Neal Carter: U.S. response to Arctic apples provides insights

10/23/2012 07:13:00 AM
Neal Carter

Guest comment by Neal Carter

Neal Carter has worked around the globe as a bioresource engineer for ~30 years, and through this experience became convinced of the value of agricultural biotechnology. This led him to found Okanagan Specialty Fruits and the road to commercialization for their flagship product, nonbrowning Arctic® apples, has become a polarizing issue.

 

U.S. response to Arctic apples provides insights on biotech debate

By Neal Carter

Neal Carter“A great innovative product for the consumer, which cannot in the wildest imagination be less healthy than conventional apples” vs. “No genetically modified foods…EVER!!” The U.S. public comment period on Arctic apples came to a close on September 11, with the above comments providing telling examples of the polarized response that Okanagan Specialty Fruits’ (OSF) biotech-enhanced nonbrowning apple generated.

 Crops produced through biotechnology have been widely consumed in the United States for over 15 years and around 70-80% of processed foods contain them, yet it remains an emotionally charged topic. Even though OSF uses apple genes in their transformation process and the fruit contains no new proteins (unlike many products on the market today), Arctic apples have become a lightning rod for the biotech debate.

 When the U.S. Department of Agriculture opened up the 60-day comment period on July 13, 2012 Arctic apples were just one of twelve biotech crops whose petitions were simultaneously released for public review and comment. Two months later, its petition generated 1,939 comments, far more than any of the eleven other petitions. This includes petitions from Monsanto, the giant in the industry, but all four of their petitions combined generated just 1/4 as many comments as OSF’s single petition.

 Since apples are seen as one of the most wholesome foods in existence, a more emotional response than canola or soybeans is predictable, and that’s exactly what occurred. Even so, a clear trend is evident when you look at the petition’s comments. The positive comments are largely from well-credentialed scientists and members of the agriculture or biotechnology industries who are very familiar with the science and safety of biotech-enhanced crops. The negative comments are largely based off fear of all biotechnology and incorrectly suggest that any genetically engineered food is dangerous.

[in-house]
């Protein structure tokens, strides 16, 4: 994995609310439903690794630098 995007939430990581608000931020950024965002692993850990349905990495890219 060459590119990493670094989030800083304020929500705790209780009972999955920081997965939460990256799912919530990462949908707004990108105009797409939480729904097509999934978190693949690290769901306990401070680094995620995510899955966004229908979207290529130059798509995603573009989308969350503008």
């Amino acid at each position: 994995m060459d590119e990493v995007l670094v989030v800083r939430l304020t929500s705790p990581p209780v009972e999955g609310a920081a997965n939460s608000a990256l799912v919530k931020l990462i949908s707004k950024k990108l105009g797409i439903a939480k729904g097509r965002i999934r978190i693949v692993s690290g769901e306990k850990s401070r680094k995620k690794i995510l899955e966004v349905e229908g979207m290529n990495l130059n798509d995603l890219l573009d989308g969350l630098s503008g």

With biotech foods being widespread for some time now, why is it that so many remain wary of them? It seems the answer is lack of information and understanding, and recent statistics support this theory. The 2012 results of the biennial survey “Consumer Perceptions of Food Technology & Sustainability” from the International Food Information Council found that just 10% of respondents know “a lot” about plant biotechnology and over a quarter (26%) know “nothing at all” (fairly consistent with numbers from previous years). It also appears that those who vehemently oppose biotech represent a small, but vocal, minority since unaided, just 2% of consumers said that biotechnology was a food safety concern and 0% said they were currently avoiding these foods.

The American Medical Association, World Health Organization, Bill & Melinda Gates Foundation and the Food and Agriculture Organization of the UN are just a few reputable organizations who speak to the safety and desirability of approved biotech crops. However, one of the biggest challenges is simply getting consumers accurate information. The coverage of Arctic apples provides an example of this and there a few myths/concerns that there are simple explanations for:

Myth #1: Arctic apples are unsafe/untested

Arctic apples have been studied in field trials in Washington and New York State for over ten years and are one of the most researched and tested foods on the planet. The data demonstrates Arctic apples are just like any other apples until they are cut, bitten, or bruised and don’t brown. They contain no new proteins and are just as safe and healthful as other apples.

Myth #2: Since Arctic apples don’t brown, consumers can’t tell if they are old/damaged

Far from hiding when fruit is old or damaged, Arctic apples actually make it easier to tell when an apple has gone “bad”. Superficial damage that does not affect the quality of the fruit, such as minor finger bruising, won’t show. Arctic fruit looks fresh unless there is significant damage and then the apple probably shouldn’t be eaten. Enzymatic browning is quite different from the rotting that comes with decay, so Arctic fruit will decompose just the same as other apples.